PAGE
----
Phillies' Offense Regresses, Drops Finale to Twins

Written By Bob Cunningham On Sunday, June 20, 2010

The Phillies offense needs to find its rhythm quickly.



A game like the one the Phillies played in the series finale against the Twins is exactly why we can never be too quick to proclaim a funk over.

Because after only one run on a measly four hits, the Phillies offense looked as bad in that game as it has over the past few weeks. Carl Pavano completely shut down the entire lineup (sans Wilson Valdez) as he went the distance to give the Twins their second win in a best-of-three series.

On the mound, Roy Halladay continues to get bitten by the long ball as he allowed two homeruns in eight innings. He also allowed 11 total hits, four total runs, and struck out eight.

Right now, this season is looking exactly like 2008 as far as how the offense performs based on who is on the mound that day. Back in '08, it seemed like anytime Cole Hamels was on the mound the offense was strapping on a blindfold on their walk to the plate.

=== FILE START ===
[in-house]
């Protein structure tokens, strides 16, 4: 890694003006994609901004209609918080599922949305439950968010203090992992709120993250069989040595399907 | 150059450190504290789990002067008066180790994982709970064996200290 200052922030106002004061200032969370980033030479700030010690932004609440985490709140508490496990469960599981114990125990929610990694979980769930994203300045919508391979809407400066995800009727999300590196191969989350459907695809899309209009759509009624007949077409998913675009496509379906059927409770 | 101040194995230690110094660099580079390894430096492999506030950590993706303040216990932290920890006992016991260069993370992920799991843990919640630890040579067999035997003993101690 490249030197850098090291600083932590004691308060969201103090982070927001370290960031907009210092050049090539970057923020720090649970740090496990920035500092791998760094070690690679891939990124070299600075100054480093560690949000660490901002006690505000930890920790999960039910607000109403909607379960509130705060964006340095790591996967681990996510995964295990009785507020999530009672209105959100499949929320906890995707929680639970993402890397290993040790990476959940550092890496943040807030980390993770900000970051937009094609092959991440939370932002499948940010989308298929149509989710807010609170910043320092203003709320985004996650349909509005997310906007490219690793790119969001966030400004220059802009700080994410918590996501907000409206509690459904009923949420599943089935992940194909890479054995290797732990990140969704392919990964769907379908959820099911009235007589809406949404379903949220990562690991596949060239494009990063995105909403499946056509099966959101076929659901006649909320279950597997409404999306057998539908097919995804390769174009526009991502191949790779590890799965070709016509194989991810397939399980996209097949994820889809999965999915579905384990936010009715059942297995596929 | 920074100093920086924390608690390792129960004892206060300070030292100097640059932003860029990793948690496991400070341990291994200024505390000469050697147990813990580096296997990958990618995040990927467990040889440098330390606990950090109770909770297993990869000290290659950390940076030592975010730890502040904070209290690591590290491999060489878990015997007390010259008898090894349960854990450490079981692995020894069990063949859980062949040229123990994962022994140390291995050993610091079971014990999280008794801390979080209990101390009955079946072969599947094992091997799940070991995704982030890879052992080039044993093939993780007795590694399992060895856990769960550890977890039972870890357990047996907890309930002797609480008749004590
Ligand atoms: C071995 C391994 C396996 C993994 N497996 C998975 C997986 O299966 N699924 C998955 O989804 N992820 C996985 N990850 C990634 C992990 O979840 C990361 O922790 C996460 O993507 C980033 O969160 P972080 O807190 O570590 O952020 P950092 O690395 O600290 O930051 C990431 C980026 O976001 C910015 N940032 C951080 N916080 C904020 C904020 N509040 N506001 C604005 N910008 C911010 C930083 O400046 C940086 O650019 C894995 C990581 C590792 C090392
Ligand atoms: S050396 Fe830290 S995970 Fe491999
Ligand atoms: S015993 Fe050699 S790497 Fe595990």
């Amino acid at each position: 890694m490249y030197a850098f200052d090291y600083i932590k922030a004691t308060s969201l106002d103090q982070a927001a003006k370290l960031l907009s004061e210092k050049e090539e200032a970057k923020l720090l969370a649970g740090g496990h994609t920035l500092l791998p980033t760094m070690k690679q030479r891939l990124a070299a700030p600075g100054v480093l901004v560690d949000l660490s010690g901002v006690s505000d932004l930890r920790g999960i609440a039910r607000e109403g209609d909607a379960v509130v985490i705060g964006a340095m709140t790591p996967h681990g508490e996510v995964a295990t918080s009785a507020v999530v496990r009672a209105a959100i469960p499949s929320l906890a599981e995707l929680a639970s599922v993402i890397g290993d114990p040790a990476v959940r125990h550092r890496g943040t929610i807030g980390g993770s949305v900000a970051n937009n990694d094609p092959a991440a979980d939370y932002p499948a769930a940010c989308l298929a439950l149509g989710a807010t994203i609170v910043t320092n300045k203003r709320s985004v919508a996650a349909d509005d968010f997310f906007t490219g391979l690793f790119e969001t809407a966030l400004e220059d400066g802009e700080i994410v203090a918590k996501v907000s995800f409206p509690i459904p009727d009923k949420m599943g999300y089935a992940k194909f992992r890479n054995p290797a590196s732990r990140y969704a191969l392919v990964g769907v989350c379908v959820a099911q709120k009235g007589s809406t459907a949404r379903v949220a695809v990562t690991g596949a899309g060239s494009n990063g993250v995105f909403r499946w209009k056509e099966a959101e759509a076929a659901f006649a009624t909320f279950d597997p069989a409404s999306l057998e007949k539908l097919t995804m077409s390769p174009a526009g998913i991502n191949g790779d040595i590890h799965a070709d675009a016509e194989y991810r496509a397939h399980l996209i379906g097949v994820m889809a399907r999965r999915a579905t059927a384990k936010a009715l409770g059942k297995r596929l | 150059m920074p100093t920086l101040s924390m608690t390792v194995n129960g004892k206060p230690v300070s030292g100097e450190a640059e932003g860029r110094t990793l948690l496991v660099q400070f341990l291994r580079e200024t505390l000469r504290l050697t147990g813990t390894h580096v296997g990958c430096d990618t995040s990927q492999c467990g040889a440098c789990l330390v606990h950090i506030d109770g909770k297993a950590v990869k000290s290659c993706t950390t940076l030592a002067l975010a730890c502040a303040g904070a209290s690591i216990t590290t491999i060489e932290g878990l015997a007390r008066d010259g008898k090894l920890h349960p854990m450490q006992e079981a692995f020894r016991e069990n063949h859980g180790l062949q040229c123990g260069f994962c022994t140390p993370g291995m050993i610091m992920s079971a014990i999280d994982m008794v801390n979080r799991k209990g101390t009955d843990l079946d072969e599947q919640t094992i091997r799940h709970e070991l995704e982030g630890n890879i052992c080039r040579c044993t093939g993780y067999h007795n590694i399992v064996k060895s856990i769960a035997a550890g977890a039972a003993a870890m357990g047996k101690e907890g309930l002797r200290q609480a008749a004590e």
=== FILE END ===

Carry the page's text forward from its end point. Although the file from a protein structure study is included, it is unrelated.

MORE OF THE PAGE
But when it was Jamie Moyer's turn from the hill, they came out swinging and smacking anything even close to the strike zone.

This year, we're seeing the same thing. When Halladay is pitching, they seem to take it for granted and aren't pressing at the plate. They're letting good pitches go by, are always watching the first pitch, and can't seem to get themselves into favorable counts.

When you're down 1-2, it's incredibly difficult to guess what a pitcher is going to throw because he can really go anywhere. Because of that, they're left either looking at a strike as they get back-doored or reaching the buffoons and popping the ball into the shallow part of the outfield.

Everyone, except Placido Polanco, is swinging for the fences and, most of the time this year, are either missing wildly or simply flying out to the warning track as they did against the Twins in the finale.

I'm continuing to look forward to the Cleveland series as it should give their bats a chance to get going, especially with Jimmy Rollins set to return to the lineup. Carlos Ruiz should be back as well, and will give a much-needed boost offensively and defensively.

Then, with those guys back, Shane Victorino can go back to the seven hole where he belongs, and Brian Schneider is then available as a pinch-hitter behind Ruiz, who seemed to be getting on base every game he's played.

I don't think most in Philly are panicking yet, but we only have so much longer of the "it's still early" mantra. The season is going to hit the mid-way point before we know it, and by then it's going to take one hell of a performance on the back nine to get things rolling.


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